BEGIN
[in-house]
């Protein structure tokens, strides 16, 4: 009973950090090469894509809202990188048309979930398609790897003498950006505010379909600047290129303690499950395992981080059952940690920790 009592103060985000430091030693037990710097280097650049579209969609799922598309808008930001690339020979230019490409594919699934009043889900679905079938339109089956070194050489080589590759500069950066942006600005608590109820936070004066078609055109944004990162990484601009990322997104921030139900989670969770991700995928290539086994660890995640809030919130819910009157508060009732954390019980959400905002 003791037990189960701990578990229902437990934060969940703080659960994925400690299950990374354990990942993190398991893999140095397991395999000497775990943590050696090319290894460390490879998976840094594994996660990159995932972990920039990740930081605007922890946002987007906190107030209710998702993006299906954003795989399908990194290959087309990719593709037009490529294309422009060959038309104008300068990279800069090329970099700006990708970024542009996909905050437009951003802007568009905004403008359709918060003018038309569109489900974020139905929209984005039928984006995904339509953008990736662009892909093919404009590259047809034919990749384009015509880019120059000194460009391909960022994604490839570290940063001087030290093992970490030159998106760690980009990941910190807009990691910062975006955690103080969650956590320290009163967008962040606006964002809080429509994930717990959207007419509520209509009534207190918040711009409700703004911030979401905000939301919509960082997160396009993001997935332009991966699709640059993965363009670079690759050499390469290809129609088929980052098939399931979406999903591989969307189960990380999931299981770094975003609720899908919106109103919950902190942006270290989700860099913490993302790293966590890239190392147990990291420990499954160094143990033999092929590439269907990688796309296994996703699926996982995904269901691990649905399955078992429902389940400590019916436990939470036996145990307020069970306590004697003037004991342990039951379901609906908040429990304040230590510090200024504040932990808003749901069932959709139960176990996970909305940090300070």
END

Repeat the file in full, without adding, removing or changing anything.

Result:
[in-house]
């Protein structure tokens, strides 16, 4: 009973950090090469894509809202990188048309979930398609790897003498950006505010379909600047290129303690499950395992981080059952940690920790 009592103060985000430091030693037990710097280097650049579209969609799922598309808008930001690339020979230019490409594919699934009043889900679905079938339109089956070194050489080589590759500069950066942006600005608590109820936070004066078609055109944004990162990484601009990322997104921030139900989670969770991700995928290539086994660890995640809030919130819910009157508060009732954390019980959400905002 003791037990189960701990578990229902437990934060969940703080659960994925400690299950990374354990990942993190398991893999140095397991395999000497775990943590050696090319290894460390490879998976840094594994996660990159995932972990920039990740930081605007922890946002987007906190107030209710998702993006299906954003795989399908990194290959087309990719593709037009490529294309422009060959038309104008300068990279800069090329970099700006990708970024542009996909905050437009951003802007568009905004403008359709918060003018038309569109489900974020139905929209984005039928984006995904339509953008990736662009892909093919404009590259047809034919990749384009015509880019120059000194460009391909960022994604490839570290940063001087030290093992970490030159998106760690980009990941910190807009990691910062975006955690103080969650956590320290009163967008962040606006964002809080429509994930717990959207007419509520209509009534207190918040711009409700703004911030979401905000939301919509960082997160396009993001997935332009991966699709640059993965363009670079690759050499390469290809129609088929980052098939399931979406999903591989969307189960990380999931299981770094975003609720899908919106109103919950902190942006270290989700860099913490993302790293966590890239190392147990990291420990499954160094143990033999092929590439269907990688796309296994996703699926996982995904269901691990649905399955078992429902389940400590019916436990939470036996145990307020069970306590004697003037004991342990039951379901609906908040429990304040230590510090200024504040932990808003749901069932959709139960176990996970909305940090300070």